ACTION STEP: Commit to doing a load of laundry every day this week. Don’t knock it ’til you try it! If you don’t like it, you can find a new system to follow. But do a load every day first.
House cleaning isn’t a fun aspect of home management, but it’s necessary every now and then. Some tasks will need to be done more often than others, so I recommend keeping track of your cleaning so that you know exactly what you need to do and when it needs to get done.
ACTION STEP: Download the printable chore chart designed to keep cleaning simple for busy families.
5. Decluttering and Organizing
Managing all of the “stuff” that comes into our homes is an important part of keeping a house running smoothly. This might be a long process if you have a lot of stuff, and it never really ends. You should always be in the habit of going through and eliminating items that you no longer need or want.
ACTION STEP: Set a reminder to declutter and organize one small area of your home each week. Think no bigger than a drawer or a shelf. It might not seem like much, but after a year, you’ll have organized 52 places!
6. Daily Tasks
Apart from the home management tasks listed above, you’ll also need to figure out a way to get routine daily tasks accomplished. This might include things like:
- Washing dishes
- Caring for pets
- Picking up toys
- General tidying
- Watering plants
- Making beds
- Dealing with the mail
If you take care of daily tasks regularly, you’ll find that the mess never really gets so out of control. It really cuts down on the overwhelm!
ACTION STEP: Choose one daily task and decide when you’ll do it each day. Rather than pick a specific time, aim to make your bed right after you get out of the shower, or to have the kids pick up toys right before they eat lunch.
7. Administrative Tasks
In order for a home to run smoothly, someone has to make sure the electric bill gets paid and the field trip permission slip gets signed.
If you have papers scattered everywhere around the house and your email inbox has 6539 unread messages, you need a better system.
I process my email inbox regularly and I have a designated spot to keep papers that need my attention. The free training, How to Stop Drowning in Piles taught me how!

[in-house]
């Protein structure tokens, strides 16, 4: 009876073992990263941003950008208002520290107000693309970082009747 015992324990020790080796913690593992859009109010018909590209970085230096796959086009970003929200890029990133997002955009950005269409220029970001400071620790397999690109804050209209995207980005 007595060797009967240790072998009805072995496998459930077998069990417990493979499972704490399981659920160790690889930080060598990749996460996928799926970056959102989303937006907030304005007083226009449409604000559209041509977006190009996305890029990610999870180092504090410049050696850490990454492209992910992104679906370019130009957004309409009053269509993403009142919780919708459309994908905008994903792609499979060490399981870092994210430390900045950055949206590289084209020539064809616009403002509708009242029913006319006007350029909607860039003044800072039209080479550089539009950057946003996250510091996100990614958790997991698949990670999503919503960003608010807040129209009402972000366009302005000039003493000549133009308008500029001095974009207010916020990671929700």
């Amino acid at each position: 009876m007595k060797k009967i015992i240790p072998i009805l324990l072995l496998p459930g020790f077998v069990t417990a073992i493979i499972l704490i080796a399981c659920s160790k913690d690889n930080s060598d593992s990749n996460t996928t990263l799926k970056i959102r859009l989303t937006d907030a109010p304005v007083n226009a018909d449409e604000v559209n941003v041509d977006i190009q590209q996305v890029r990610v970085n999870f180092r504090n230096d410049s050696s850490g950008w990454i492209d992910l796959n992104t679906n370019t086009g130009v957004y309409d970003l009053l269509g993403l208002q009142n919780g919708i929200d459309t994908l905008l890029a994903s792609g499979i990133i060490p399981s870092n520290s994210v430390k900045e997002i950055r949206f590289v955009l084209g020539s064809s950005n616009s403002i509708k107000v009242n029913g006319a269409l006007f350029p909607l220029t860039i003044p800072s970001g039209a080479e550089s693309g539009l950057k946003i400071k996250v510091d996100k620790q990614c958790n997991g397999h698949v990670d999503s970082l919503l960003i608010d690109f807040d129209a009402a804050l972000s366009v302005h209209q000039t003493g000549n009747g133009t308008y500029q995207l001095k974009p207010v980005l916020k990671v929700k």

ACTION STEP: Commit to sorting through the mail each day when it comes in, and designate a spot (besides the kitchen counter!) to put papers that require action.
8. Organize Your To-Do List
When you manage a household, there are bound to be tasks that pop up that don’t really fit into the categories listed here. Things like planning a child’s birthday party or a vacation, getting the oil changed, fixing the leaky faucet, creating an annual family photobook, etc.
Tasks like these are hard to get to because they are rarely urgent. But we need to get them done at some point, so they loom over us like a dark cloud for weeks and months until they finally do become urgent.
I was FINALLY able to stop procrastinating on projects like these when I found an amazing system from LearnDoBecome. April and Eric show you the simple process of how to organize your to do list so that you will never procrastinate again.
ACTION STEP: Watch the free video that will get your life and your home whipped into shape!
9. Delegate Home Tasks
Unfortunately, home management tasks usually fall to the woman of the house. It’s not fair, and I hope that over time we can change our culture so that this is no longer the case.
But for the time being, it’s important to know that even if you’re stuck with managing all of the home tasks, you do not have to actually do all of the home tasks.
You are not your family’s maid or cook or anything else. Each person in your family can be responsible and contributing members of the household.
You and your spouse can work out some sort of system for evening chores. Maybe you can cook dinner and he cleans up. Then you tidy the house while he puts the kids to bed. It doesn’t matter how you divide and conquer, just that you communicate clearly what you’re going to do.
Train the kids from an early age to participate in household chores. An 18 month old can help you put wet clothes into the dryer. A 3 year old can fold wash cloths. An 8 year old can do their own laundry and cook simple meals.
It takes more effort on the front end, but it’s so worth it when your home keeps running without you slaving away, doing every single thing yourself.As an Amazon Associate I earn from qualifying purchases.